Though they were the smallest school in the competition, that didn’t stop the Cedarville Army ROTC Rangers team from taking first place at the Brigade Ranger Challenge held at Fort Knox, Kentucky, on November 4.
The team was led by junior co-commanders Andy Arreguin and Dani Lesko. Other members of the team were seniors Nate Mason and Scott Grimes, junior Victoria Collett, sophomores James Barber, Zach Ashley, Jacob Schlichtmann, and freshmen Ethan McCall, Jake Williamson, and Daniel Heiple.
The team won Task Force, the local competition, on October 13 before going on to win against 17 schools at Brigade, the regional competition.
“It was crazy,” Grimes said. “We thought we had gotten at least third. When they said [we were first] none of us could believe it. That was a crazy moment. We were all super ecstatic when we walked on stage. I don’t think anyone quite understood it or realized we had won until later.”
The cadets beat Michigan State University–which won Brigade last year–and other state schools for the rank. The top school from each of the eight brigades moves on to Nationals in the spring. The competition narrows down 167 schools to only eight within the span of a few weeks.
Taking advice from previous commanders, Lesko and Arreguin split up their tasks in planning, training and execution to improve accountability of cadets, motivate morale, and promote organization.
McCall attributed the team’s success to the duo’s leadership.
“They were always in a positive mood during the training or on each mission site,” McCall said. “When we were dead tired they always kept pushing us on. The atmosphere they created made it feel more like a family, and just being able to push alongside my brothers and sisters made the success so much better.”
The main events of the two-day competition tested the team’s military skills and physical endurance with 5 mile ruck marches, when they run with 50 pounds on their backs, as well as written mental tests, Casualty Evacuation, Murph (a Crossfit workout), tug-of-war, land navigation, obstacle courses and a one-rope bridge.
The team had one of the fastest times at both the local and regional competitions with the one-rope bridge, getting all the cadets across the rope with their gear in under four minutes. In the ruck march, McCall placed second against 162 cadets, with Mason coming in seventh.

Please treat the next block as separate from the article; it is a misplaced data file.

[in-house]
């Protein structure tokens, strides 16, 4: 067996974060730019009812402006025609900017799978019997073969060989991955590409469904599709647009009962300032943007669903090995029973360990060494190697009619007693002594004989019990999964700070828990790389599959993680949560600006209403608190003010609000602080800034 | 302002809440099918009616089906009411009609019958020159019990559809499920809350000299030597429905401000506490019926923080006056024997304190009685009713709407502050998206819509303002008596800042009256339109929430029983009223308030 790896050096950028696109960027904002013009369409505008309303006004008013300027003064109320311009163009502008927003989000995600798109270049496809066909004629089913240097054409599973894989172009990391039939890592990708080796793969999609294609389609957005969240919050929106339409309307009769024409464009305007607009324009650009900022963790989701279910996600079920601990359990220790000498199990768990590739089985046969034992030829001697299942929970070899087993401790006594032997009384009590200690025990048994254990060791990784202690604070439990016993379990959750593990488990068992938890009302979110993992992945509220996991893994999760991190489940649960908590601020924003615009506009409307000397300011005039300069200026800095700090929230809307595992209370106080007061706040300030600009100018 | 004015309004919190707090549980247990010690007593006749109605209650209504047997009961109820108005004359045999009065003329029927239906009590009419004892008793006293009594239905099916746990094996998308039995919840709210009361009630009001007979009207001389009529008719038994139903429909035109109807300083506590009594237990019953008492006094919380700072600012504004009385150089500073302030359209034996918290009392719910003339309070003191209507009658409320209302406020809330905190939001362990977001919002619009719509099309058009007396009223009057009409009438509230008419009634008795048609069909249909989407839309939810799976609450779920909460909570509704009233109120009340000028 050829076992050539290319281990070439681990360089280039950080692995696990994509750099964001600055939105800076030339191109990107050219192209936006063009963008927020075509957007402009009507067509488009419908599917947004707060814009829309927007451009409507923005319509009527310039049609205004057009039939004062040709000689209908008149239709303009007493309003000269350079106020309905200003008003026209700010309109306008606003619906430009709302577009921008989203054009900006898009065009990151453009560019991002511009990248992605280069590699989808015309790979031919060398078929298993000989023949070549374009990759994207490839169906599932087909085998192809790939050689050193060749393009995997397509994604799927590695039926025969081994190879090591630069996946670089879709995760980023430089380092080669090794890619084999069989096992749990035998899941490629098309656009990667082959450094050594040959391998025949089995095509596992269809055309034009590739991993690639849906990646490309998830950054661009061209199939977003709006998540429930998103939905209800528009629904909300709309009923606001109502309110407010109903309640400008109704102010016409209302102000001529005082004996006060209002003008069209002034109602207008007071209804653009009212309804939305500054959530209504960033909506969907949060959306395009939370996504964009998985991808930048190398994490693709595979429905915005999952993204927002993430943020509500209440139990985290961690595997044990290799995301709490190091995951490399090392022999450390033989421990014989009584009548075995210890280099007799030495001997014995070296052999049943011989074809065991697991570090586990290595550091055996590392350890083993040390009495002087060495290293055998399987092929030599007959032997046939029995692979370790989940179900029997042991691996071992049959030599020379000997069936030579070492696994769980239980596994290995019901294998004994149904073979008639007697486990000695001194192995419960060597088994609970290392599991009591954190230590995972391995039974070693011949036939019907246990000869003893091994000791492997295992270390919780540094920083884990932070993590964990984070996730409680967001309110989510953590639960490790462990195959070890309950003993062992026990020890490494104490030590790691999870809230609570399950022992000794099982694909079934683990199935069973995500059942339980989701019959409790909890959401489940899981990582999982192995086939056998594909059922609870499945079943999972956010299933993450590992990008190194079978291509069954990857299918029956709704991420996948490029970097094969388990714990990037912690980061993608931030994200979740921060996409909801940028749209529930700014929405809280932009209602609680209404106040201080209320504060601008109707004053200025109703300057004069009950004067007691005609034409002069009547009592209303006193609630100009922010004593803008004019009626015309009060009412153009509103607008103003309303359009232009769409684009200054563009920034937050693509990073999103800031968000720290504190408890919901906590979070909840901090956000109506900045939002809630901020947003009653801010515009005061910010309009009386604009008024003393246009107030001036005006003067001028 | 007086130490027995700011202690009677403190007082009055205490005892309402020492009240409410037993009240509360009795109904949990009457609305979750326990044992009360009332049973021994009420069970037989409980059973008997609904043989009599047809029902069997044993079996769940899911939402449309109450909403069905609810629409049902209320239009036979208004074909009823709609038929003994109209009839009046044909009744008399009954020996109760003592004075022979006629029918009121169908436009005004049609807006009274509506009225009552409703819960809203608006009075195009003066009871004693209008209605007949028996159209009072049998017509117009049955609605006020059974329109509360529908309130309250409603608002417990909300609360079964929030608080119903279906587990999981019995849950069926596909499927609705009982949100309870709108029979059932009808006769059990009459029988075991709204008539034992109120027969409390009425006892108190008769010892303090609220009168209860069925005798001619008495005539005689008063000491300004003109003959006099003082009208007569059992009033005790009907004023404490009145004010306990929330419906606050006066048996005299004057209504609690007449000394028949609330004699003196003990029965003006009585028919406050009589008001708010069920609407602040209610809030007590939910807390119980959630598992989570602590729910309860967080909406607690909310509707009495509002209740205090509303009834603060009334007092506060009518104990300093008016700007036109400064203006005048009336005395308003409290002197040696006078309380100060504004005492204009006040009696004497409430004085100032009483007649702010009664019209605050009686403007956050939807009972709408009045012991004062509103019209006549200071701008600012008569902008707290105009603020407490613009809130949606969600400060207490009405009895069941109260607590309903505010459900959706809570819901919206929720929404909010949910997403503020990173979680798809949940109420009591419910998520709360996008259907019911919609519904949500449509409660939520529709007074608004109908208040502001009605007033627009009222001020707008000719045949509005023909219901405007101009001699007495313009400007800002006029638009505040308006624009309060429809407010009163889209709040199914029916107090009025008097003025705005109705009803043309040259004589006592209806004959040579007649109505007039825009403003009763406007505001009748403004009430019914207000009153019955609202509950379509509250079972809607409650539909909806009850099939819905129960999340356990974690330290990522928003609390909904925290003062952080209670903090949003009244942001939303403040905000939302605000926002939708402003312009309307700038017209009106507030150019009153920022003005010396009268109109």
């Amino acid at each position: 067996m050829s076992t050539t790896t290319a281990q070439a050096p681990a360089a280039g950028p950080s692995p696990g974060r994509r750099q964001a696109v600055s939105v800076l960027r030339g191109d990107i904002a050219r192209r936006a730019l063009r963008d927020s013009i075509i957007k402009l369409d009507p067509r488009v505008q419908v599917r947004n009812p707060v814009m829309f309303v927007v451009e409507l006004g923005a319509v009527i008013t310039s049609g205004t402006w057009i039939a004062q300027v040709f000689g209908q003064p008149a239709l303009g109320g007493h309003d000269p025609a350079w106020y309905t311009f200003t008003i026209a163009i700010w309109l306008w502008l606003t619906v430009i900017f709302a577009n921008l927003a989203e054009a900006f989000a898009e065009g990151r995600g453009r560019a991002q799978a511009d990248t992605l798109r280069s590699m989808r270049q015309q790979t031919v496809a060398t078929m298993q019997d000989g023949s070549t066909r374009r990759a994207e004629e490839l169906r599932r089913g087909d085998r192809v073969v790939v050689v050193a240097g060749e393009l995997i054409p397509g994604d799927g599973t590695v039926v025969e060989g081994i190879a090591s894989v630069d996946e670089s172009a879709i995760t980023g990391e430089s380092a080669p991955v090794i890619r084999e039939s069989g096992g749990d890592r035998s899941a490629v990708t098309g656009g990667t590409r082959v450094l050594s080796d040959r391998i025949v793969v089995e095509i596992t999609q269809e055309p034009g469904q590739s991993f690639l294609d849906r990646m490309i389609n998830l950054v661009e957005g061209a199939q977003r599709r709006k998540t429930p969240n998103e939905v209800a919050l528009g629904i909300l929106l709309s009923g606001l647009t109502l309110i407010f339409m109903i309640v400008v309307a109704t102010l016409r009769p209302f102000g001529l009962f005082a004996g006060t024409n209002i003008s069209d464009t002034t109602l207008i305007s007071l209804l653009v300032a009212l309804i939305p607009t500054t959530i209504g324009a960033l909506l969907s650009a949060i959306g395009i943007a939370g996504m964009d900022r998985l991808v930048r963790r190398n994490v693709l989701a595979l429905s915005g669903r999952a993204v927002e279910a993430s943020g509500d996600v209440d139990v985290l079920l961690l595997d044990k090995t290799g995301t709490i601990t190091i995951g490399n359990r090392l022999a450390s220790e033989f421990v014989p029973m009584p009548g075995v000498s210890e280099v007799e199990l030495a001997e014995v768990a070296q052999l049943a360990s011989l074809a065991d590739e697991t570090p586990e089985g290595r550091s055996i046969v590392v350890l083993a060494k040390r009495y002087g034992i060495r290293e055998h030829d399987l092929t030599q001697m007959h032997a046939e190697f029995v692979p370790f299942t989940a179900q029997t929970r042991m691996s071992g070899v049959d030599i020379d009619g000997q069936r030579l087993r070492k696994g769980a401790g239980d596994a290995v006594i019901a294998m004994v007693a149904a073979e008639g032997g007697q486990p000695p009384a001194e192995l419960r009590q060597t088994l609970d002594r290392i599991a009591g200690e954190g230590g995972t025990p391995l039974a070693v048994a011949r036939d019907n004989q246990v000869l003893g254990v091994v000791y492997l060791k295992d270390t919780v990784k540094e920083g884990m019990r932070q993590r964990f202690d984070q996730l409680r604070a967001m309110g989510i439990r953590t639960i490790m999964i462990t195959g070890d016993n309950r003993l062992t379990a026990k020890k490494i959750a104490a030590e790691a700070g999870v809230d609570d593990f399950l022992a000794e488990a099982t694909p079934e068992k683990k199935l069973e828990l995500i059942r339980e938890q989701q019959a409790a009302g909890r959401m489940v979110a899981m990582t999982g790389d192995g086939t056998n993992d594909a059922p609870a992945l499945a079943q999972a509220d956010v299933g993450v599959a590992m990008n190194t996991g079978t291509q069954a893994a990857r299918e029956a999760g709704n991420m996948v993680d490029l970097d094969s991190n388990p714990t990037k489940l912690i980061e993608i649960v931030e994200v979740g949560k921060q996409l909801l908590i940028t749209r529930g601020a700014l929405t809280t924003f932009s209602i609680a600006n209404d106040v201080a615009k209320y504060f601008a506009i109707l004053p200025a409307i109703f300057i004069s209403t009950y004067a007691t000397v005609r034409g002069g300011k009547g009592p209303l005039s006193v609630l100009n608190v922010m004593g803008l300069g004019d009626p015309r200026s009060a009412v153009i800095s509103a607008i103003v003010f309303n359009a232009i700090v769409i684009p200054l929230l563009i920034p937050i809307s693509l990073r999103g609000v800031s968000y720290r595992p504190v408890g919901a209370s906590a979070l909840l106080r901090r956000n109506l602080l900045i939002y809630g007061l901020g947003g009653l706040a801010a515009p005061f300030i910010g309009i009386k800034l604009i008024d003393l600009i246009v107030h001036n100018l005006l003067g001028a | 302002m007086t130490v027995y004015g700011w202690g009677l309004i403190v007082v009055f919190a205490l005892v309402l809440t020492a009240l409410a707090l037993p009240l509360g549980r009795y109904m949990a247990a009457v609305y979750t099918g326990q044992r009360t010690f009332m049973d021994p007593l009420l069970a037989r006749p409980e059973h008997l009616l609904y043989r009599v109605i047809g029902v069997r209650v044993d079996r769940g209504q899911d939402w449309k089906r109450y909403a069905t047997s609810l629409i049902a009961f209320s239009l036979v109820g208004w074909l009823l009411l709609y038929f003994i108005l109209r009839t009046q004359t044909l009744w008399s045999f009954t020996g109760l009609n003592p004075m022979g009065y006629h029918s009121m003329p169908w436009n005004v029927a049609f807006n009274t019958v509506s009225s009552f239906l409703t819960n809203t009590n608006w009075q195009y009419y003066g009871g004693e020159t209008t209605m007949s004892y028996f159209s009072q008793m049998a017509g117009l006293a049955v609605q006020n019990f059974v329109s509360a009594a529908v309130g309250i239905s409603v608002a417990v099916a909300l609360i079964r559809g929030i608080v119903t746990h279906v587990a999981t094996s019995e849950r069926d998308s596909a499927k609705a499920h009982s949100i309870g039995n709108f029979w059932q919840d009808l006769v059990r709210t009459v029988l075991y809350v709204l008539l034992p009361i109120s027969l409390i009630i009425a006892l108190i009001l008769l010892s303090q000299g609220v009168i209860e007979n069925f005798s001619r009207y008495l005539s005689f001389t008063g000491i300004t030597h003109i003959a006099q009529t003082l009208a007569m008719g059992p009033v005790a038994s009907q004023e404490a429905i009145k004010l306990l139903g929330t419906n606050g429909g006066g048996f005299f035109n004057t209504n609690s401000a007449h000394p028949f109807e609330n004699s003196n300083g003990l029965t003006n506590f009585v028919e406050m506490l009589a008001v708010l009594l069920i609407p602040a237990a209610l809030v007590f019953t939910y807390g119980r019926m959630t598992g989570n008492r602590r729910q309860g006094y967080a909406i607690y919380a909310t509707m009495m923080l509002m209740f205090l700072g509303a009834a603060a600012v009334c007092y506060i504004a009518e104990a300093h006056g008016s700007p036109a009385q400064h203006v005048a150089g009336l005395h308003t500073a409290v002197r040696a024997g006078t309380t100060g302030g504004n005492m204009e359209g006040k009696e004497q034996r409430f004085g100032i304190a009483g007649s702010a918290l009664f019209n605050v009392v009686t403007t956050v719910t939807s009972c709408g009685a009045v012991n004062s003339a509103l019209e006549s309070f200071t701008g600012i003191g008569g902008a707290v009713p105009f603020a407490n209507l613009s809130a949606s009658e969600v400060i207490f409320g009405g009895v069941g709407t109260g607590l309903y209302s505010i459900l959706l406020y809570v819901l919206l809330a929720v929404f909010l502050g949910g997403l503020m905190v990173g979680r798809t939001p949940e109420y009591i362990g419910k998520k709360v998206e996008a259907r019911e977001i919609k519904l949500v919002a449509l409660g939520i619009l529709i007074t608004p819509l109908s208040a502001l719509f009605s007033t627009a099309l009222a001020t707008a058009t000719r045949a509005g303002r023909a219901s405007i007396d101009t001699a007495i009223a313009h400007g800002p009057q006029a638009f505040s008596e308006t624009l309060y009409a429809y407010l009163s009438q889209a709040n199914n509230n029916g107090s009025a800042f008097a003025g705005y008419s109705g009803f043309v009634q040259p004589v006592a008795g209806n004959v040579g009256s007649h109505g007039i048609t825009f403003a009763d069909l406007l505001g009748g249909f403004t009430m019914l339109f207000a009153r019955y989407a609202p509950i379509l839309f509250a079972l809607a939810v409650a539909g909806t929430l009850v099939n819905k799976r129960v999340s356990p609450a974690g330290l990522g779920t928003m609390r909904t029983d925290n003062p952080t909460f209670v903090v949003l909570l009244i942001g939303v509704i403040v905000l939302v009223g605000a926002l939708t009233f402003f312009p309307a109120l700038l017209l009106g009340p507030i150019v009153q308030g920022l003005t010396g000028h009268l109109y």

“The final ruck march, the mental aspect of it, was one of the hardest things I have had to overcome,” McCall said, “We had already rucked 16-18 miles that day, and I knew the pain I would have to endure to finish it. They didn’t even tell us how long it was.”
New events are added on each year; many of which are unknown to the cadets until the day of the competition, such as hatchet throwing or Are we there yet?.
During the event Are we there yet?, cadets were dropped off at an unknown location, from which they had to use just a map and compass to find their way back.
The challenges at Sandhurst, the national competition, are even more demanding with events like zodiac water crossing, marksmanship with M4s and M9s, rappelling and more. Sandhurst will be held at West Point on April 12-13.
Along with the eight ROTC teams competing are domestic and international military schools like West Point, the Coast Guard Academy and teams from Afghanistan, Japan, Germany and others.
Cedarville’s team will not only be competing to become the top ROTC school, but also top team all-around.
“If you want something, don’t be afraid to aim for it,” Lesko said. “Victory is not a guarantee, but a gift. The ability to do the work, to put in the time, and to breathe each breath is a gift. And each step we take and breath we can breathe is an act of praise to the one who knows and guides our steps.”